*snip*
I agree that the ceiling on the number of coins makes it a better alternative to other fiat currencies. It is only the constant printing of currencies (or more accurately the invention of currency from thin air to cover debts) that have resulted in debt slavery and spiralling inflation (which, if you include housing, and the official figures don't, severely curtails the spending power of 99.9% of the world's population).

But the real answer is to tie currencies back to a commodity (gold); to stop governments and banks from fluffing it up from thin air (or corrupting other fiat currencies).

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Old 08-28-2017, 10:47 PM
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Originally Posted by Chinspinner View Post
I agree that the ceiling on the number of coins makes it a better alternative to other fiat currencies. It is only the constant printing of currencies (or more accurately the invention of currency from thin air to cover debts) that have resulted in debt slavery and spiralling inflation (which, if you include housing, and the official figures don't, severely curtails the spending power of 99.9% of the world's population).

But the real answer is to tie currencies back to a commodity (gold); to stop governments and banks from fluffing it up from thin air (or corrupting other fiat currencies).


I hear this argument, and understand the clear line of rational thought behind it. But... the problem with putting America, or the world, back on a gold standard is we would never have enough gold to support the actual growth that is and has been happening in the world. Forcing us back onto a gold standard would only make the now 1% richer while simultaneously (further) crush the bottom end of the socio-economic ladder. The reason we have fairly low unemployment and relatively low inflation is because there is enough electronic money to support the growth that is happening (whether we like it or not). Gold could never now keep up.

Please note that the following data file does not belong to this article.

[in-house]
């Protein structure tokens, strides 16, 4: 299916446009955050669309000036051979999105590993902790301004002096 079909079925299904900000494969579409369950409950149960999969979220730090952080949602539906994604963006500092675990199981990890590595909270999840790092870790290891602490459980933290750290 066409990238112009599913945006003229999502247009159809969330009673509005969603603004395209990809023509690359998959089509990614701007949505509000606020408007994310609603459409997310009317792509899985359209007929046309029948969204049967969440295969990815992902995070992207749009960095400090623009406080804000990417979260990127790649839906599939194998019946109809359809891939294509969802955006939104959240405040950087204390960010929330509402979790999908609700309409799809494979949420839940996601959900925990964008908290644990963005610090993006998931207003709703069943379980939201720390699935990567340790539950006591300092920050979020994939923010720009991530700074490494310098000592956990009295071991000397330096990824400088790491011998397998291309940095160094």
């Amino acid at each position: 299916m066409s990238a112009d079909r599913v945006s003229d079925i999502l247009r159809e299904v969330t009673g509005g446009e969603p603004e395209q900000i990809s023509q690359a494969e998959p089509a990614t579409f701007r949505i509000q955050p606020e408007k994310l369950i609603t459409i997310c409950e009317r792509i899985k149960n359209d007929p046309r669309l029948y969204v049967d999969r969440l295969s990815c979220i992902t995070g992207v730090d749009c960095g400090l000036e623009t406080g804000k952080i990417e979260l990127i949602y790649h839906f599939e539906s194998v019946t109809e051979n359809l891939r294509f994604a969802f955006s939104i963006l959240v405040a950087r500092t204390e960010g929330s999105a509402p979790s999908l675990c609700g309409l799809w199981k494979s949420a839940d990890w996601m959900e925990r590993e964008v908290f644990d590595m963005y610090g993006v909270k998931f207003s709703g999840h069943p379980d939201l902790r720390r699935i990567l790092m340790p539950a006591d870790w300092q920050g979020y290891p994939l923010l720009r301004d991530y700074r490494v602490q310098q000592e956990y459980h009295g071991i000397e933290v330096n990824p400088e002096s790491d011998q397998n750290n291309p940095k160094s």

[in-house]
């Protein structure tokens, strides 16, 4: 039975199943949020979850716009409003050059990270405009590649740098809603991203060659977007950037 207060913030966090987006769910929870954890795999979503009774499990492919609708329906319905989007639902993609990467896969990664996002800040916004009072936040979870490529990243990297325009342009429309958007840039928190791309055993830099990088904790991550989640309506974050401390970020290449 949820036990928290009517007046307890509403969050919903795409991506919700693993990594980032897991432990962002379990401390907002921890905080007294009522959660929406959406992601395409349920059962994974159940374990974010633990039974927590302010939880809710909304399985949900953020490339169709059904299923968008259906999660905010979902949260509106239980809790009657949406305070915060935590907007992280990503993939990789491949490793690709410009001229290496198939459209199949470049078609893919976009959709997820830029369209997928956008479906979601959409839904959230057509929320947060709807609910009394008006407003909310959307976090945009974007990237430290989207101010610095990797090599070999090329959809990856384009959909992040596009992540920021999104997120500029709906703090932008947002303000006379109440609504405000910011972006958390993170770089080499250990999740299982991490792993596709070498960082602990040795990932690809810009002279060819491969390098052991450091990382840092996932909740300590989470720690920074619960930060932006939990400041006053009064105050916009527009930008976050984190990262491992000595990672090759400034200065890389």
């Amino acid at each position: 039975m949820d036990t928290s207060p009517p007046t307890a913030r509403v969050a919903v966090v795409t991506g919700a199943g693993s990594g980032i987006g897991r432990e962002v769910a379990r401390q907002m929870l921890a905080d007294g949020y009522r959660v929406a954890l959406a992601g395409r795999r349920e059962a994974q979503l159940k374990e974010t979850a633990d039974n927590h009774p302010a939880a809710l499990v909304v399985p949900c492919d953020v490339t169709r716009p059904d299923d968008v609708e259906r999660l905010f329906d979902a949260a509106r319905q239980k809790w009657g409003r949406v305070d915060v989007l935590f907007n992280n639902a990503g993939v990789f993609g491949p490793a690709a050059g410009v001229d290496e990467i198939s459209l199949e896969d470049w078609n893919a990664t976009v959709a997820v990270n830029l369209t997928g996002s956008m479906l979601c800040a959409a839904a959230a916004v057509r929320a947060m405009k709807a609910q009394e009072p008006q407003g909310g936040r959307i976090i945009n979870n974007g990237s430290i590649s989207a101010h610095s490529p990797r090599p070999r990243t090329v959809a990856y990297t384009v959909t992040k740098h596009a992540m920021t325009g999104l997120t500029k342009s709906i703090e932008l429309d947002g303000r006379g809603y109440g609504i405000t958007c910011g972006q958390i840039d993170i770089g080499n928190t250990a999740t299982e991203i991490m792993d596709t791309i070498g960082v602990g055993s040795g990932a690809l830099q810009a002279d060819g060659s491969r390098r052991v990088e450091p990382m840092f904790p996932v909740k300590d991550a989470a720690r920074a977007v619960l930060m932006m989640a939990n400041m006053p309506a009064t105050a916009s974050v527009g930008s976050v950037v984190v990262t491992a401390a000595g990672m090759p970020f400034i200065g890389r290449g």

We DO need another idea here. Not sure what it is, but I don't think the gold standard will ever be IT.
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Old 08-29-2017, 03:50 AM
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Originally Posted by brianpatrick View Post
I hear this argument, and understand the clear line of rational thought behind it. But... the problem with putting America, or the world, back on a gold standard is we would never have enough gold to support the actual growth that is and has been happening in the world. Forcing us back onto a gold standard would only make the now 1% richer while simultaneously (further) crush the bottom end of the socio-economic ladder. The reason we have fairly low unemployment and relatively low inflation is because there is enough electronic money to support the growth that is happening (whether we like it or not). Gold could never now keep up.

We DO need another idea here. Not sure what it is, but I don't think the gold standard will ever be IT.
I agree, which is why I said that the adjustment would be painful. Essentially history is cyclical and the cycle is as follows: -

1) A country/ empire creates a gold-backed currency.
2) As the economy expands the currency is debased until eventually it becomes a fiat currency.
3) At this point money is printed into extinction (by, for example, quantitative easing). The fiat currency eventually loses value until it reverts to its intrinsic value of zero, OR, it intersects with the rising value of a commodity (such as gold which people will jump to as a safer bet than the falling currency.)